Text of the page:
sympathy is not at all surprising (characteristically,

many members of this group

are also active in the newest study group

– “Applied Ethnomusicology,” and that

application entails great involvement).

Expression of these emotions that is

too strong and without solid theoretical

anchorage (and clarity of this anchorage)

tends to weaken the scientific character

of the work.

Alongside classical format, some

contributions were presented as panels,

which are usually recommended for

world conferences. From my own experience,

I know that preparation for a panel

is demanding – and useful for the participants.

With the growing number of

participants, however, there is a growing

risk of chaos, which is of little use to

the audience. The Prague panelists succeeded

in avoiding that risk. Each of the

panels made brilliant use of some of the

possibilities for this sort of presentation,

from the “Southeast Asia” panel,

Listening to the Unheard: Music, Minorities

and the State in Southeast Asia (Org.

Jan Mrázek), which presented three case

studies in a theoretical-philosophical

framework, to an open-dialogue form

National Heritage and the Norwegian

Romanies, to the enlightening and colorful

Cultural Policies and Minority Musics

in Kosovo and Sri Lanka: What Can We

Learn from a Comparative Study?

Compared to the previous meeting,

the Prague conference was atypical in

several ways. For the first time speakers

were chosen on the basis of anonymous

evaluations of the program committee.

(The same process will also be followed

for publication of the papers.). For the

first time, a keynote speaker (Pragueborn

Bruno Nettl, one of the world’s leading

ethnomusicologists) was invited.

Although he had to cancel his participation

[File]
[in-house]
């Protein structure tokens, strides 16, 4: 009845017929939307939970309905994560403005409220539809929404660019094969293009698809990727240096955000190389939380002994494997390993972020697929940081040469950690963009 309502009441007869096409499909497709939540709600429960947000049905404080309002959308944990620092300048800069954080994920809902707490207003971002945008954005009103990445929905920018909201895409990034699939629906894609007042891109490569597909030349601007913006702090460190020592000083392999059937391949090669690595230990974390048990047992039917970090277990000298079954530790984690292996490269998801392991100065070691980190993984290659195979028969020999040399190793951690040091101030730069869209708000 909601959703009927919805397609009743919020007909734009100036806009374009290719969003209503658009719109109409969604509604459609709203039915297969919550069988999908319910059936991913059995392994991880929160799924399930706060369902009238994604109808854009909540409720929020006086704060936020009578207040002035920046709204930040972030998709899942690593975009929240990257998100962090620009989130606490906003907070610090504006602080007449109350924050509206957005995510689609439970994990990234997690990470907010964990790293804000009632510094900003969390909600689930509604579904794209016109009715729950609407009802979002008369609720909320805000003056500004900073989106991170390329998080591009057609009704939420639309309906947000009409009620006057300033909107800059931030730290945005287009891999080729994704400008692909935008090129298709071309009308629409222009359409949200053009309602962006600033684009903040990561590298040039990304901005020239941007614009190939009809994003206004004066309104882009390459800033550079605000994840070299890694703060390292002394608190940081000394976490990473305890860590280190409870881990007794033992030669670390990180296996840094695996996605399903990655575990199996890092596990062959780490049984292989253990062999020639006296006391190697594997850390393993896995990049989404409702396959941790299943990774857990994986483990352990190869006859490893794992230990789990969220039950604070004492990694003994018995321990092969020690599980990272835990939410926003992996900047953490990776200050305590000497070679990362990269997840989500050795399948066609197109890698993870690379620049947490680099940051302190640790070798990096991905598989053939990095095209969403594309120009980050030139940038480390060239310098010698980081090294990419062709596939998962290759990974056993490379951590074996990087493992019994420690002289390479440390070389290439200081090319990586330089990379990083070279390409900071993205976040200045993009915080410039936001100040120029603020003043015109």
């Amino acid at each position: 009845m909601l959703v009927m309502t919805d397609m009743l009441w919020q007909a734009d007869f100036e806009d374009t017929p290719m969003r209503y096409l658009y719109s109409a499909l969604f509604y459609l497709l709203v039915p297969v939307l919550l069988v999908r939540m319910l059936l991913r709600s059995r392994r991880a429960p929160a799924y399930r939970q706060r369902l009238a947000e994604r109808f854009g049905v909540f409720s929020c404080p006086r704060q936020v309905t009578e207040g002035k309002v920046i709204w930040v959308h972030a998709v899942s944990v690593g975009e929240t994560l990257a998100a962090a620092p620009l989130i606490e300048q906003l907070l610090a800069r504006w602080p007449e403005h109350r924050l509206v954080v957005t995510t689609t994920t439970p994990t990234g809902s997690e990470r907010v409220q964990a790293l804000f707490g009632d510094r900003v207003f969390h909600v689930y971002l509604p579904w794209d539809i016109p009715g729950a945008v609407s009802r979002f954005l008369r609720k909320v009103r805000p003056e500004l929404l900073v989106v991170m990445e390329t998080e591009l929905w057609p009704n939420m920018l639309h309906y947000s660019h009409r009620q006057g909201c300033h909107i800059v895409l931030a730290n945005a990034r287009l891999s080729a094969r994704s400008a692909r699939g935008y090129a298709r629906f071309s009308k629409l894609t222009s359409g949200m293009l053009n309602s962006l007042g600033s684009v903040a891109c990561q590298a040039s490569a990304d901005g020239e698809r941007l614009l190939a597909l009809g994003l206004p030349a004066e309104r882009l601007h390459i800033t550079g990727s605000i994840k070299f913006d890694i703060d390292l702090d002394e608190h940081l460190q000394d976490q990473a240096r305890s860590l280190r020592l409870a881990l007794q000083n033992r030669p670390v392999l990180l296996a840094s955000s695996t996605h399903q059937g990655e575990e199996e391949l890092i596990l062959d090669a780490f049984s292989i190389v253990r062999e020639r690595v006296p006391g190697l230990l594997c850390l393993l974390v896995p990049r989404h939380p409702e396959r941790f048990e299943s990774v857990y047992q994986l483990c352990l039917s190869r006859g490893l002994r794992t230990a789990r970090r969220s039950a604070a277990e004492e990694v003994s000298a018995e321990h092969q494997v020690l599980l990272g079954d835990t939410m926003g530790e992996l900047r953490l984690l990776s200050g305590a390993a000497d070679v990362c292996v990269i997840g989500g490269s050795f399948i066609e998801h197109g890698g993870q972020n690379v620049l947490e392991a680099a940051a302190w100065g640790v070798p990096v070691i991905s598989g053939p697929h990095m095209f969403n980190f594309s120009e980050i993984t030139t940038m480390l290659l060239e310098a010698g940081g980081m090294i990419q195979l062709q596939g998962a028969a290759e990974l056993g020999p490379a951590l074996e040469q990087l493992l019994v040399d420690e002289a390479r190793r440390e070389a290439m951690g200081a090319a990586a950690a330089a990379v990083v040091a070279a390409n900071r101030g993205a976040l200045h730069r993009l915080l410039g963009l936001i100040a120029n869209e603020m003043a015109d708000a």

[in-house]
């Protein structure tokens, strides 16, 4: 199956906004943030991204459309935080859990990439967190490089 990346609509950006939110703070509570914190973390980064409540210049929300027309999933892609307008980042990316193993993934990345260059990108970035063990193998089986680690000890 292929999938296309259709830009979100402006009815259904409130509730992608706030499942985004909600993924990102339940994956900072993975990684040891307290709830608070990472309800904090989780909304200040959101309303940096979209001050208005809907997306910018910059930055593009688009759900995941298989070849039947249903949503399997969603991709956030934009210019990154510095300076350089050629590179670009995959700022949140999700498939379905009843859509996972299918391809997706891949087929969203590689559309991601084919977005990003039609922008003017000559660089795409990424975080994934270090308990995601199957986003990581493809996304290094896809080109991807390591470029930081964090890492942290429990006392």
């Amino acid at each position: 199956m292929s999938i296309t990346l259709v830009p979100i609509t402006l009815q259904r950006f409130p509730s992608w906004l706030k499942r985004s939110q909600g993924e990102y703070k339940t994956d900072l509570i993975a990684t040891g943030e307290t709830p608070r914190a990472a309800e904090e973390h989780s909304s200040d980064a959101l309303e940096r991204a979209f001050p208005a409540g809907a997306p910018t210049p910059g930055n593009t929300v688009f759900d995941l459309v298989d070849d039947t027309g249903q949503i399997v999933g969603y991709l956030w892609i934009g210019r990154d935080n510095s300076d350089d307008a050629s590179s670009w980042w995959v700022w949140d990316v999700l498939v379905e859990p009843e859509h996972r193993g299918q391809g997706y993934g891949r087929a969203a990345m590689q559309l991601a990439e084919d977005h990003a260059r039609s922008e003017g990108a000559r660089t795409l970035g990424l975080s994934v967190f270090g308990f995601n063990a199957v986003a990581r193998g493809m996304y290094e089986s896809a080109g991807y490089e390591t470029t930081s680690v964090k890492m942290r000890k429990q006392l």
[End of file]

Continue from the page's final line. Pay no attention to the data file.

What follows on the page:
at the last minute because of ill

health, he sent not only his provocative

keynote speech Minorities in the History

of Ethnomusicology: A Meditation

on a Half-Century of Experience, but also

a short confession in Czech.

Not only from the program of the

Prague conference, but also from the

composition of the whole “Music and

Minorities” group (some hundred scholars

from four continents) it is clear that

the subject of minorities is, in ethnomusicology

as in other social sciences, very

topical not only because, as Nettl said,

everybody is in one or several minorities...

there are only minorities. At the same

time a running paradigmatic schism was

confirmed in Prague: while many participants

from the East and mainly from

Southeast Europe spoke about “music

itself,” to anthropologically orientated

ethnomusicologists, such terminology

(of course, along with related concepts

and methods) was quite incomprehensible

and/or some sort of antedeluvial echo.

The question is to what degree we should

accept such multiparadigmaticism and

resign ourselves to the advantages of

a wide view and greater possibilities of

generalizations. Conferences are, at the

least, opportunities to reflect on this

paradigmatic fractionalism. In the best

case, it is possible to take advantage of

(not only) paradigmatic convergence. At

the next “Music and Minorities” meeting,

a round table about methodologies is

planned and, on this occasion, basic concepts

will undoubtedly be discussed.

Zuzana Jurková

Poslední změna: 25. červenec 2018 11:35 
Sdílet na: Facebook Sdílet na: Twitter
Sdílet na:  

Fakulta humanitních studií Univerzity Karlovy


Časopis "Lidé města"

Fakulta humanitních studií Univerzity Karlovy

Pátkova 2137/5

182 00 Praha 8 - Libeň


Jak k nám